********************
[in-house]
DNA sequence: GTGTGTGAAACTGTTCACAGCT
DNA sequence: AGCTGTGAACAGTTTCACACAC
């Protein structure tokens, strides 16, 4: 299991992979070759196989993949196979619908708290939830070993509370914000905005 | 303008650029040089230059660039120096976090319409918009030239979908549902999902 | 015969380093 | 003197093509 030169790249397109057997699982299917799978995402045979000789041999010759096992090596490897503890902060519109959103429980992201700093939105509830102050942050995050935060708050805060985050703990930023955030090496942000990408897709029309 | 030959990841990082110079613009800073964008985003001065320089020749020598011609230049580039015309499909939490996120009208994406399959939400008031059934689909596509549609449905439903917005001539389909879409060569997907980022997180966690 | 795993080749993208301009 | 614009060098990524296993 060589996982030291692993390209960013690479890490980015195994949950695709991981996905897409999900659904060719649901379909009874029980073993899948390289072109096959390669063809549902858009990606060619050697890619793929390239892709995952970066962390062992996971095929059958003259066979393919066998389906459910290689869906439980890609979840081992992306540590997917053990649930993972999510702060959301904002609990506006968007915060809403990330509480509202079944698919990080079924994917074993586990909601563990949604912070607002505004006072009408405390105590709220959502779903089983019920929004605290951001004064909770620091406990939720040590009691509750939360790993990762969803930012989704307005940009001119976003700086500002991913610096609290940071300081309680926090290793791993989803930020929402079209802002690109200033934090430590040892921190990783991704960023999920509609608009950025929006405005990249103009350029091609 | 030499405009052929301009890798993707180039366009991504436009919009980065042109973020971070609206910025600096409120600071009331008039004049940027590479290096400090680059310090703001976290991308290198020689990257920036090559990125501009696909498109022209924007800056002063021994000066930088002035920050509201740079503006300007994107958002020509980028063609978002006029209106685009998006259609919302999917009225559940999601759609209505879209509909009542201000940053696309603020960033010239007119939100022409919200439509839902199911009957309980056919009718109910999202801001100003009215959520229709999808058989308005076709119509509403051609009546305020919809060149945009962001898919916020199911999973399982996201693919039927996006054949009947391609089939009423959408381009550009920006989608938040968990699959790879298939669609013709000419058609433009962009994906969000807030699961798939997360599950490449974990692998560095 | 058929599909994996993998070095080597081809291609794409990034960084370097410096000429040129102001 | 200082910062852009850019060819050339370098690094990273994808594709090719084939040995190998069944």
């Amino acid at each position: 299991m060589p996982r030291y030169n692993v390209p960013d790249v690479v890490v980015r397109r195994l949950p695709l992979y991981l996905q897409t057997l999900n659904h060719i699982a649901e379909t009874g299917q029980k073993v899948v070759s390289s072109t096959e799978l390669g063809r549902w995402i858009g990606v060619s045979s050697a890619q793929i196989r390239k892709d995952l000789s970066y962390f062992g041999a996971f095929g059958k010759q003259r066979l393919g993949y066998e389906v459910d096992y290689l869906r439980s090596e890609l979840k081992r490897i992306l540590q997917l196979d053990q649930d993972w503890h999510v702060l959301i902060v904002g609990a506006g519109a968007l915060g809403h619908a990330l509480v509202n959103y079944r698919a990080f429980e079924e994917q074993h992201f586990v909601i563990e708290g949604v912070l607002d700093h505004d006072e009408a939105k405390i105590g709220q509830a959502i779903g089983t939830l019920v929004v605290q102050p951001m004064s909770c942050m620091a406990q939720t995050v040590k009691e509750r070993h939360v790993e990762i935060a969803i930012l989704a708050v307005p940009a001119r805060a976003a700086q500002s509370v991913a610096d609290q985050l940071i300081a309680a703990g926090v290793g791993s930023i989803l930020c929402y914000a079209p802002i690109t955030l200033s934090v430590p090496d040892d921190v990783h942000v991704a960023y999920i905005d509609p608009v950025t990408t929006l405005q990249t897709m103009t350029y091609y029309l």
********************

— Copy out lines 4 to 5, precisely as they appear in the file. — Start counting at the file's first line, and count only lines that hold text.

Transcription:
């Protein structure tokens, strides 16, 4: 299991992979070759196989993949196979619908708290939830070993509370914000905005 | 303008650029040089230059660039120096976090319409918009030239979908549902999902 | 015969380093 | 003197093509 030169790249397109057997699982299917799978995402045979000789041999010759096992090596490897503890902060519109959103429980992201700093939105509830102050942050995050935060708050805060985050703990930023955030090496942000990408897709029309 | 030959990841990082110079613009800073964008985003001065320089020749020598011609230049580039015309499909939490996120009208994406399959939400008031059934689909596509549609449905439903917005001539389909879409060569997907980022997180966690 | 795993080749993208301009 | 614009060098990524296993 060589996982030291692993390209960013690479890490980015195994949950695709991981996905897409999900659904060719649901379909009874029980073993899948390289072109096959390669063809549902858009990606060619050697890619793929390239892709995952970066962390062992996971095929059958003259066979393919066998389906459910290689869906439980890609979840081992992306540590997917053990649930993972999510702060959301904002609990506006968007915060809403990330509480509202079944698919990080079924994917074993586990909601563990949604912070607002505004006072009408405390105590709220959502779903089983019920929004605290951001004064909770620091406990939720040590009691509750939360790993990762969803930012989704307005940009001119976003700086500002991913610096609290940071300081309680926090290793791993989803930020929402079209802002690109200033934090430590040892921190990783991704960023999920509609608009950025929006405005990249103009350029091609 | 030499405009052929301009890798993707180039366009991504436009919009980065042109973020971070609206910025600096409120600071009331008039004049940027590479290096400090680059310090703001976290991308290198020689990257920036090559990125501009696909498109022209924007800056002063021994000066930088002035920050509201740079503006300007994107958002020509980028063609978002006029209106685009998006259609919302999917009225559940999601759609209505879209509909009542201000940053696309603020960033010239007119939100022409919200439509839902199911009957309980056919009718109910999202801001100003009215959520229709999808058989308005076709119509509403051609009546305020919809060149945009962001898919916020199911999973399982996201693919039927996006054949009947391609089939009423959408381009550009920006989608938040968990699959790879298939669609013709000419058609433009962009994906969000807030699961798939997360599950490449974990692998560095 | 058929599909994996993998070095080597081809291609794409990034960084370097410096000429040129102001 | 200082910062852009850019060819050339370098690094990273994808594709090719084939040995190998069944």
């Amino acid at each position: 299991m060589p996982r030291y030169n692993v390209p960013d790249v690479v890490v980015r397109r195994l949950p695709l992979y991981l996905q897409t057997l999900n659904h060719i699982a649901e379909t009874g299917q029980k073993v899948v070759s390289s072109t096959e799978l390669g063809r549902w995402i858009g990606v060619s045979s050697a890619q793929i196989r390239k892709d995952l000789s970066y962390f062992g041999a996971f095929g059958k010759q003259r066979l393919g993949y066998e389906v459910d096992y290689l869906r439980s090596e890609l979840k081992r490897i992306l540590q997917l196979d053990q649930d993972w503890h999510v702060l959301i902060v904002g609990a506006g519109a968007l915060g809403h619908a990330l509480v509202n959103y079944r698919a990080f429980e079924e994917q074993h992201f586990v909601i563990e708290g949604v912070l607002d700093h505004d006072e009408a939105k405390i105590g709220q509830a959502i779903g089983t939830l019920v929004v605290q102050p951001m004064s909770c942050m620091a406990q939720t995050v040590k009691e509750r070993h939360v790993e990762i935060a969803i930012l989704a708050v307005p940009a001119r805060a976003a700086q500002s509370v991913a610096d609290q985050l940071i300081a309680a703990g926090v290793g791993s930023i989803l930020c929402y914000a079209p802002i690109t955030l200033s934090v430590p090496d040892d921190v990783h942000v991704a960023y999920i905005d509609p608009v950025t990408t929006l405005q990249t897709m103009t350029y091609y029309l």